Measles, a highly contagious viral disease mostly affecting children, has been making a rapid come back, threatening to roll back the progress made through vaccination campaigns during the past two decades, the United Nations health agency warned today.
Peter Strebel, a medical officer in the department of immunization and vaccines of the UN World Health Organization (WHO), told reporters in Geneva on the sidelines of the 63rd World Health Assembly, the agency’s decision-making organ, that anti-measles efforts had suffered from inadequate funding and lack of political commitment since 2008.
As a result there had been major measles outbreaks in several countries across the world since last year. According to WHO, the combined effects of decreased financial and poor political commitment could lead to over 500,000 deaths a year by 2012, wiping out the gains that had been made over the past two decades.
Mr. Strebel said that delegates to the assembly yesterday endorsed a series of interim targets to be met by 2015 to pave the way for the eradication of measles.
They, however, highlighted challenges that needed to be overcome to achieve the 2015 targets. The challenges include competing public health priorities, weak immunization systems, sustaining high routine vaccination coverage and plugging the $298 million funding gap for global anti-measles efforts.
Ensuring children in hard-to reach populations received vaccinations and addressing an increasing number of measles outbreaks particularly in cross-border areas were the other challenges.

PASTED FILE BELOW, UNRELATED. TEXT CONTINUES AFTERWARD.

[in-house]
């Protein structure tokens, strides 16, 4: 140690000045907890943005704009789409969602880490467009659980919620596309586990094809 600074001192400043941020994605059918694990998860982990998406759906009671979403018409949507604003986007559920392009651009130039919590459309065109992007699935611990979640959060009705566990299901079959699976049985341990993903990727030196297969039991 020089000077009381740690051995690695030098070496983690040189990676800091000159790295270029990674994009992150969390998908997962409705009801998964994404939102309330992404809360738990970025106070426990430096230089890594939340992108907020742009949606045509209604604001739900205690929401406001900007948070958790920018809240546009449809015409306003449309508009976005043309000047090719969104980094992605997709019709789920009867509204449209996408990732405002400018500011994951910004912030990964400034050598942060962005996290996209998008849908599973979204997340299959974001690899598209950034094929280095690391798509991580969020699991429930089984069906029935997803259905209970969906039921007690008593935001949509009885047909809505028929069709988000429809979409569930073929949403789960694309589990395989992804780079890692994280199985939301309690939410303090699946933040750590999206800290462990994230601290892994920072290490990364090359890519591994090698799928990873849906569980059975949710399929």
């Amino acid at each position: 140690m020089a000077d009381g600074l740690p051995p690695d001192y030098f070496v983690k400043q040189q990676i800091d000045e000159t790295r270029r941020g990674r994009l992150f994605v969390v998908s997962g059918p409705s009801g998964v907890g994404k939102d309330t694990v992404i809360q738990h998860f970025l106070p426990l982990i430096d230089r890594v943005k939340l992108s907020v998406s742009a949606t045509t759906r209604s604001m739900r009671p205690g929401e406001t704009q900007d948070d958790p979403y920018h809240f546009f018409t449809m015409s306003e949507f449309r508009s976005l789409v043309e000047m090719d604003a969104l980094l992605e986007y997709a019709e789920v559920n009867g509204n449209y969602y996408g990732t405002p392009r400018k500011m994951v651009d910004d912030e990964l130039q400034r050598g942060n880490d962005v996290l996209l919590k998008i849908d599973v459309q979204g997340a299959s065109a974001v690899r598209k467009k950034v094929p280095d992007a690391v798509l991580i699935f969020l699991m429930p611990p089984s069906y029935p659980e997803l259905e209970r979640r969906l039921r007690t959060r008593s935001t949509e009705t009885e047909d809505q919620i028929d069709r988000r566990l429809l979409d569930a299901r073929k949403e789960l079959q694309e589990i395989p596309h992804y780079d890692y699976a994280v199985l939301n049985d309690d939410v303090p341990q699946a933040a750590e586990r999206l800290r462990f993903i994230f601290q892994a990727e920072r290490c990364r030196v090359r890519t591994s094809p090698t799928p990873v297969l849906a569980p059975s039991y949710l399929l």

According to Mr. Strebel, measles deaths among children under the age of five fell by 89 per cent from 1.1 million in 1990 to 118,000 in 2008, accounting for nearly 25 per cent of the total decline in child mortality over that period.
In the assembly, Member States also discussed a global strategy to reduce the harmful use of alcohol. They urged WHO to implement the strategy in collaboration with States, monitor progress and provide support to countries to strengthen national responses to public health problems caused by the harmful use of alcohol.
Each year, 2.5 million people worldwide die of alcohol-related causes and harmful drinking is a risk factor for non-communicable diseases. Alcohol is also associated with various infectious diseases, as well as traffic accidents, violence and suicides, they noted.
In her closing remarks at the end of the assembly today, WHO’s Director-General Margaret Chan, thanked delegates for agreeing on code of practice on the international recruitment of health personnel.
“In addition, you have given public health a policy instrument and guidance for tackling one of the world’s fastest growing and most alarming health problems. This is the rise of chronic non-communicable diseases, like cardiovascular disease, cancer, diabetes, and chronic respiratory disease,” she said.
“Many of these diseases develop slowly, but lifestyle changes that increase the risk are taking place with a stunning speed and sweep. We know that the harmful use of alcohol and unhealthy diets are two of the four risk factors for these diseases,” Ms. Chan added.
She also lauded the resolution on the marketing of foods and non-alcoholic beverages to children, saying some 43 million pre-school children worldwide are obese or overweight.
“Think of what this means in terms of life-long risks to their health. Think about the life-long demands for care at a time when most health systems are already overburdened, under-funded, and dangerously understaffed,” Ms. Chan said.